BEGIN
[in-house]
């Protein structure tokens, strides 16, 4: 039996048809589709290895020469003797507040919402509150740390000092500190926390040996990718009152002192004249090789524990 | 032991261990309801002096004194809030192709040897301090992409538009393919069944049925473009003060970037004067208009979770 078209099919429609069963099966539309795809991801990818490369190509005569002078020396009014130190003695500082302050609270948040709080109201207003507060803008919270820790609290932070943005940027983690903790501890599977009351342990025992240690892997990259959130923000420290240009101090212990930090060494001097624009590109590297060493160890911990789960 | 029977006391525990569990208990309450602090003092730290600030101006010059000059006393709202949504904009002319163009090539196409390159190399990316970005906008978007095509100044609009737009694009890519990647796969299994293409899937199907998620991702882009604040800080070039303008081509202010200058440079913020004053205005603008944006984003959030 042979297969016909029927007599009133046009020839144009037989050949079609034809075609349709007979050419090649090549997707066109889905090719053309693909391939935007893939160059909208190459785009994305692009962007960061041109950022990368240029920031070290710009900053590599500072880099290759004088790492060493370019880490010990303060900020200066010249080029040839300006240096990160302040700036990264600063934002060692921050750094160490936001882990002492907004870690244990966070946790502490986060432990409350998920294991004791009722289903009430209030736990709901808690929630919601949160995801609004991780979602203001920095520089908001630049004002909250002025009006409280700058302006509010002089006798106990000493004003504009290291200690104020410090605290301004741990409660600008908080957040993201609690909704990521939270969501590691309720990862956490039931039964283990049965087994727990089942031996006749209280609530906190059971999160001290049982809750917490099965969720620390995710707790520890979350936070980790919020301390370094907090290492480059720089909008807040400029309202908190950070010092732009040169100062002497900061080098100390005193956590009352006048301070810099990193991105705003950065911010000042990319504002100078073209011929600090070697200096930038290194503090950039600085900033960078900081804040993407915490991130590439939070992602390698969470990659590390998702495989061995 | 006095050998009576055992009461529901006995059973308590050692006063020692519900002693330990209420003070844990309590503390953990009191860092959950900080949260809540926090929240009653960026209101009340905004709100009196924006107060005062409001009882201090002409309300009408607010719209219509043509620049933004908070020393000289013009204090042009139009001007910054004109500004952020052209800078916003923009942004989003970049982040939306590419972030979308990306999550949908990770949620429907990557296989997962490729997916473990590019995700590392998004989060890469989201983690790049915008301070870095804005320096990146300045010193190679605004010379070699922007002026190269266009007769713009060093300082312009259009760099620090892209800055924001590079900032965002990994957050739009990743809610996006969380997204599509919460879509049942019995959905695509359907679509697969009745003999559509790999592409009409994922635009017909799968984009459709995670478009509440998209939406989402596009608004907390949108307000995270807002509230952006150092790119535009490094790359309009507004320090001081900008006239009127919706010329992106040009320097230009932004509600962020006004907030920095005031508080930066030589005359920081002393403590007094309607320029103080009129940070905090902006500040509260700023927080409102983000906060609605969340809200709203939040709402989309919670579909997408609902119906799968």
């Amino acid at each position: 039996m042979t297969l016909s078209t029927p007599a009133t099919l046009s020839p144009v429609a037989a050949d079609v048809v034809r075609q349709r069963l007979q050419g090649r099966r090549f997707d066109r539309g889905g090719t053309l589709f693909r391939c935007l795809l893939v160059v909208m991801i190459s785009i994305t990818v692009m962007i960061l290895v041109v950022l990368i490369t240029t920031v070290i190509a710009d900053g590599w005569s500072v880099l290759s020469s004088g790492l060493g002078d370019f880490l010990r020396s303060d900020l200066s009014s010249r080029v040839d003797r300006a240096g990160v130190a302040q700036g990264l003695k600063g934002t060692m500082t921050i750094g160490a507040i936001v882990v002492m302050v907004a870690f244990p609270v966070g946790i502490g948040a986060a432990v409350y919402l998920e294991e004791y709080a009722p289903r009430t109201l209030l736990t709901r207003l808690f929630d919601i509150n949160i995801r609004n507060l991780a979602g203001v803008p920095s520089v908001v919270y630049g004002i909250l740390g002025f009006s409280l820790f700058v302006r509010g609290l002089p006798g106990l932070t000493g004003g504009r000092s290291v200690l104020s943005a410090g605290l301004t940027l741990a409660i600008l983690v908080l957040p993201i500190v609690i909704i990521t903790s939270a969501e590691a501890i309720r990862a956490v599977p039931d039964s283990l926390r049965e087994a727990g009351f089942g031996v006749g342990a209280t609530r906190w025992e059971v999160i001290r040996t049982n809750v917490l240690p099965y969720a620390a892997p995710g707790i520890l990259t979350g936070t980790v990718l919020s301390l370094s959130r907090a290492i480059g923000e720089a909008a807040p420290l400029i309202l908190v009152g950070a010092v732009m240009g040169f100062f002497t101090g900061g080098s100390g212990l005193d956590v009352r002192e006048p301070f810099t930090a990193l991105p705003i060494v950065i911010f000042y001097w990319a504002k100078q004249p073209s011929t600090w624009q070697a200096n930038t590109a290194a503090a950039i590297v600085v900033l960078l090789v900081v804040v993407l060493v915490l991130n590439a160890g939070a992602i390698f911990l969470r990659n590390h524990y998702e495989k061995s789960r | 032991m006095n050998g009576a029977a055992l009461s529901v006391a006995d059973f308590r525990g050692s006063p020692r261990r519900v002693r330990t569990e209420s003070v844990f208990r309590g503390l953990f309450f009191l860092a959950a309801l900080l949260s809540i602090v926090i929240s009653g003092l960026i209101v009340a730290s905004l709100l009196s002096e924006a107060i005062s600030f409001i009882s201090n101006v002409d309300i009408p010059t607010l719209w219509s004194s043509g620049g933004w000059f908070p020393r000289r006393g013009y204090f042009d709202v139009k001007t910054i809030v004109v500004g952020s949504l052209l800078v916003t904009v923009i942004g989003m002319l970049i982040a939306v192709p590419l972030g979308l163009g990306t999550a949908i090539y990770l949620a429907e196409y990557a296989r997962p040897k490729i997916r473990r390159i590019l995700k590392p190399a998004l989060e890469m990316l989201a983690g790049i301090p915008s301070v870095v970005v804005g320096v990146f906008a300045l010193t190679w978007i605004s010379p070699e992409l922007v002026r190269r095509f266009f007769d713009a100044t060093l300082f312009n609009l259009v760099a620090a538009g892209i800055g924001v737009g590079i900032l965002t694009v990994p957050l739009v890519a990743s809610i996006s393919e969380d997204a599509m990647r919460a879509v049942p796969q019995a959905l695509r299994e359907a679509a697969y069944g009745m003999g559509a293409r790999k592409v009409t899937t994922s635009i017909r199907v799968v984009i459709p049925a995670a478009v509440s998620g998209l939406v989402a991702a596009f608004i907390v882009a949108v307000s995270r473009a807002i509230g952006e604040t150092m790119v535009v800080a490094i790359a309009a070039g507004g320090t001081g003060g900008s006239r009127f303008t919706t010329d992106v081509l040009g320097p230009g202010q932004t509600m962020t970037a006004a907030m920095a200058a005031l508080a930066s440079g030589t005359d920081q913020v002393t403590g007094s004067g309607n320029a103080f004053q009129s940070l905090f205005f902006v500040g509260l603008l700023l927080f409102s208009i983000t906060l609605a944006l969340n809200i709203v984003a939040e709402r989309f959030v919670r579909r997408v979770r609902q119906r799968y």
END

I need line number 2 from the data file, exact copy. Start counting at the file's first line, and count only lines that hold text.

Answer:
């Protein structure tokens, strides 16, 4: 039996048809589709290895020469003797507040919402509150740390000092500190926390040996990718009152002192004249090789524990 | 032991261990309801002096004194809030192709040897301090992409538009393919069944049925473009003060970037004067208009979770 078209099919429609069963099966539309795809991801990818490369190509005569002078020396009014130190003695500082302050609270948040709080109201207003507060803008919270820790609290932070943005940027983690903790501890599977009351342990025992240690892997990259959130923000420290240009101090212990930090060494001097624009590109590297060493160890911990789960 | 029977006391525990569990208990309450602090003092730290600030101006010059000059006393709202949504904009002319163009090539196409390159190399990316970005906008978007095509100044609009737009694009890519990647796969299994293409899937199907998620991702882009604040800080070039303008081509202010200058440079913020004053205005603008944006984003959030 042979297969016909029927007599009133046009020839144009037989050949079609034809075609349709007979050419090649090549997707066109889905090719053309693909391939935007893939160059909208190459785009994305692009962007960061041109950022990368240029920031070290710009900053590599500072880099290759004088790492060493370019880490010990303060900020200066010249080029040839300006240096990160302040700036990264600063934002060692921050750094160490936001882990002492907004870690244990966070946790502490986060432990409350998920294991004791009722289903009430209030736990709901808690929630919601949160995801609004991780979602203001920095520089908001630049004002909250002025009006409280700058302006509010002089006798106990000493004003504009290291200690104020410090605290301004741990409660600008908080957040993201609690909704990521939270969501590691309720990862956490039931039964283990049965087994727990089942031996006749209280609530906190059971999160001290049982809750917490099965969720620390995710707790520890979350936070980790919020301390370094907090290492480059720089909008807040400029309202908190950070010092732009040169100062002497900061080098100390005193956590009352006048301070810099990193991105705003950065911010000042990319504002100078073209011929600090070697200096930038290194503090950039600085900033960078900081804040993407915490991130590439939070992602390698969470990659590390998702495989061995 | 006095050998009576055992009461529901006995059973308590050692006063020692519900002693330990209420003070844990309590503390953990009191860092959950900080949260809540926090929240009653960026209101009340905004709100009196924006107060005062409001009882201090002409309300009408607010719209219509043509620049933004908070020393000289013009204090042009139009001007910054004109500004952020052209800078916003923009942004989003970049982040939306590419972030979308990306999550949908990770949620429907990557296989997962490729997916473990590019995700590392998004989060890469989201983690790049915008301070870095804005320096990146300045010193190679605004010379070699922007002026190269266009007769713009060093300082312009259009760099620090892209800055924001590079900032965002990994957050739009990743809610996006969380997204599509919460879509049942019995959905695509359907679509697969009745003999559509790999592409009409994922635009017909799968984009459709995670478009509440998209939406989402596009608004907390949108307000995270807002509230952006150092790119535009490094790359309009507004320090001081900008006239009127919706010329992106040009320097230009932004509600962020006004907030920095005031508080930066030589005359920081002393403590007094309607320029103080009129940070905090902006500040509260700023927080409102983000906060609605969340809200709203939040709402989309919670579909997408609902119906799968």